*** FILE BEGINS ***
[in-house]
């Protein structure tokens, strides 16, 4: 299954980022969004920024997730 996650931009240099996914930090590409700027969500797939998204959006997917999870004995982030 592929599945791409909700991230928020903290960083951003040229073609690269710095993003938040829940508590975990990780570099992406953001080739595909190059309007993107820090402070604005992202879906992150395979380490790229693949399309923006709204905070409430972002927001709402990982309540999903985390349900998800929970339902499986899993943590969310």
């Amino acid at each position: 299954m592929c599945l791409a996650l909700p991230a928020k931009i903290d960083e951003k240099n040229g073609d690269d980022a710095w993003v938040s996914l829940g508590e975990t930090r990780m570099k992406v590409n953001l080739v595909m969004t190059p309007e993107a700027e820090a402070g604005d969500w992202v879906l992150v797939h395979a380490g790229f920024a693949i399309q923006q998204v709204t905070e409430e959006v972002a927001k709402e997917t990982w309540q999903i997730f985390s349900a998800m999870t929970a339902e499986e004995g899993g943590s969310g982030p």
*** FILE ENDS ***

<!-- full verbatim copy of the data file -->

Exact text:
[in-house]
């Protein structure tokens, strides 16, 4: 299954980022969004920024997730 996650931009240099996914930090590409700027969500797939998204959006997917999870004995982030 592929599945791409909700991230928020903290960083951003040229073609690269710095993003938040829940508590975990990780570099992406953001080739595909190059309007993107820090402070604005992202879906992150395979380490790229693949399309923006709204905070409430972002927001709402990982309540999903985390349900998800929970339902499986899993943590969310």
């Amino acid at each position: 299954m592929c599945l791409a996650l909700p991230a928020k931009i903290d960083e951003k240099n040229g073609d690269d980022a710095w993003v938040s996914l829940g508590e975990t930090r990780m570099k992406v590409n953001l080739v595909m969004t190059p309007e993107a700027e820090a402070g604005d969500w992202v879906l992150v797939h395979a380490g790229f920024a693949i399309q923006q998204v709204t905070e409430e959006v972002a927001k709402e997917t990982w309540q999903i997730f985390s349900a998800m999870t929970a339902e499986e004995g899993g943590s969310g982030p």